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Spandau Gaol (British Staff)

Volume 526: debated on Monday 5 April 1954

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60.

asked the Secretary of State for Foreign Affairs how many British Service men and civilians are engaged on prison duties at Spandau Gaol; and to whom they are responsible for the efficient discharge of their duties.

The British Governor, under whom there are one chief warder and six deputy chief warders, is responsible to the British Commandant, Berlin. In addition, every fourth month when it is the British turn to undertake guard duties, a British military guard of about a platoon in strength is provided. This guard is responsible to the four Allied prison governors jointly.

To clear the British personnel at Spandau of any complicity, will the right hon. and learned Gentleman cause an investigation to be made into the extensive and illicit correspondence which is now going on between the war criminals in Spandau and Nazi underground organisations in Germany?

I have complete confidence in the efficiency and integrity of the British personnel there.

Has the right hon. and learned Gentleman not seen the photostats now circulating in this country showing the considerable correspondence between ex-Admiral Doenitz and the other men at Spandau and persons formerly associated with the Nazis in West Germany and this country? As this is clearly illegal, and must be the responsibility of those in command at Spandau, will the right hon. and learned Gentleman approach the other Powers with the object of having an investigation to determine how all this correspondence is permitted to go on, and also to put a stop to the printing of these articles in the German Press?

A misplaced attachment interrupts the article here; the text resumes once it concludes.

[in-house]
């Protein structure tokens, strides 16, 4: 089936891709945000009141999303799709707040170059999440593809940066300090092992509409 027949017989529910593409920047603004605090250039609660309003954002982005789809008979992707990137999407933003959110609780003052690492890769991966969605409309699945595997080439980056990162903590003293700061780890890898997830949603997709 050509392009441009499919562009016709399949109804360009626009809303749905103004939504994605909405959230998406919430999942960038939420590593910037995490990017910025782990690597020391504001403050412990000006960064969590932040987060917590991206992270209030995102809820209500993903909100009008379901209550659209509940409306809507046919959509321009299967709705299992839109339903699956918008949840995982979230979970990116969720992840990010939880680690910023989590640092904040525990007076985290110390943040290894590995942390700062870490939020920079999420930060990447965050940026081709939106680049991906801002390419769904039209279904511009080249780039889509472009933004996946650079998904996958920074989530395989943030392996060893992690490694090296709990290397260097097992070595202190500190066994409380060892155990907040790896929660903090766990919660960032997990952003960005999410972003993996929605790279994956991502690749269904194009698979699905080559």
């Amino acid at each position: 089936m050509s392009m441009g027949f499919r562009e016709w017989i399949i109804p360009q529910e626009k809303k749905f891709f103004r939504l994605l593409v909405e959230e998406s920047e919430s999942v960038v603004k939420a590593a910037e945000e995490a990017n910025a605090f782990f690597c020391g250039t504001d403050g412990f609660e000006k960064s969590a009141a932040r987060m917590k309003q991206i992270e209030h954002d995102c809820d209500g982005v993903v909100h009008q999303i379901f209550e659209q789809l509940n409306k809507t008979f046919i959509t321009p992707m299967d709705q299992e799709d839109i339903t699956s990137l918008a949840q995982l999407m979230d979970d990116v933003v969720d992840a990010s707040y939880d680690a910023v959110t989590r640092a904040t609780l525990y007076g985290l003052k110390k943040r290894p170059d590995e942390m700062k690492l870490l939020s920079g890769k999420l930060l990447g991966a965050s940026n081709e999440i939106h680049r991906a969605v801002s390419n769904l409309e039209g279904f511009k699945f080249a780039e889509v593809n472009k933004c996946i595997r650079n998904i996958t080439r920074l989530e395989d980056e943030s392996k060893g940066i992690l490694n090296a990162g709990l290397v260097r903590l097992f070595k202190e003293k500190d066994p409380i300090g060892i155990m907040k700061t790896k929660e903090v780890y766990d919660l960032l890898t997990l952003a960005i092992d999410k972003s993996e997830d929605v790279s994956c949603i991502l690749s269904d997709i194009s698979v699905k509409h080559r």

I already have an offer from the hon. Member for West Ham, North (Mr. Lewis) to send me a copy of the documents, and I will postpone my answer until I have seen them.

As alternate control of the prison by the four occupation Powers still continues, will the right hon. and learned Gentleman give an assurance that there is consistency of treatment of the prisoners among the four authorities?

I shall later show the right hon. and learned Gentleman the photostat copies. Will he give an assurance that he will then take action, particularly at the forthcoming talks, to ensure that the illicit correspondence which has been and is now going on with the Nazi underground movement will stop? Will he put that on the agenda for the talks which are due to take place tomorrow?

The hon. Gentleman must be content, for the time being, with my assurance that I will look at what he has to show me.